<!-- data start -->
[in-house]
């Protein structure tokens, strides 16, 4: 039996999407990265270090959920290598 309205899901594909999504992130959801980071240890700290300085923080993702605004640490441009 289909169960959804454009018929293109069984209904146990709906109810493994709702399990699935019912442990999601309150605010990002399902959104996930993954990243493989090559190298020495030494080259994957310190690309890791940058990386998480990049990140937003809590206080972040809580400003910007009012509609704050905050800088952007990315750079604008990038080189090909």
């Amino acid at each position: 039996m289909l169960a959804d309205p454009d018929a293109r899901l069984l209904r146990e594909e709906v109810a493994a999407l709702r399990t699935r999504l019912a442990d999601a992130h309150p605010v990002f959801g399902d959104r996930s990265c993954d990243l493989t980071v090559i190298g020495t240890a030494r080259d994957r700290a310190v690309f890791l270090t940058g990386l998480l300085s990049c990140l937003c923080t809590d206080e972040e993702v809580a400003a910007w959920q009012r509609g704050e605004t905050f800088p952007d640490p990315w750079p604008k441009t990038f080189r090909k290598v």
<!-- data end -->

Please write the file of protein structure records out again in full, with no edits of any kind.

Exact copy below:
[in-house]
């Protein structure tokens, strides 16, 4: 039996999407990265270090959920290598 309205899901594909999504992130959801980071240890700290300085923080993702605004640490441009 289909169960959804454009018929293109069984209904146990709906109810493994709702399990699935019912442990999601309150605010990002399902959104996930993954990243493989090559190298020495030494080259994957310190690309890791940058990386998480990049990140937003809590206080972040809580400003910007009012509609704050905050800088952007990315750079604008990038080189090909």
């Amino acid at each position: 039996m289909l169960a959804d309205p454009d018929a293109r899901l069984l209904r146990e594909e709906v109810a493994a999407l709702r399990t699935r999504l019912a442990d999601a992130h309150p605010v990002f959801g399902d959104r996930s990265c993954d990243l493989t980071v090559i190298g020495t240890a030494r080259d994957r700290a310190v690309f890791l270090t940058g990386l998480l300085s990049c990140l937003c923080t809590d206080e972040e993702v809580a400003a910007w959920q009012r509609g704050e605004t905050f800088p952007d640490p990315w750079p604008k441009t990038f080189r090909k290598v």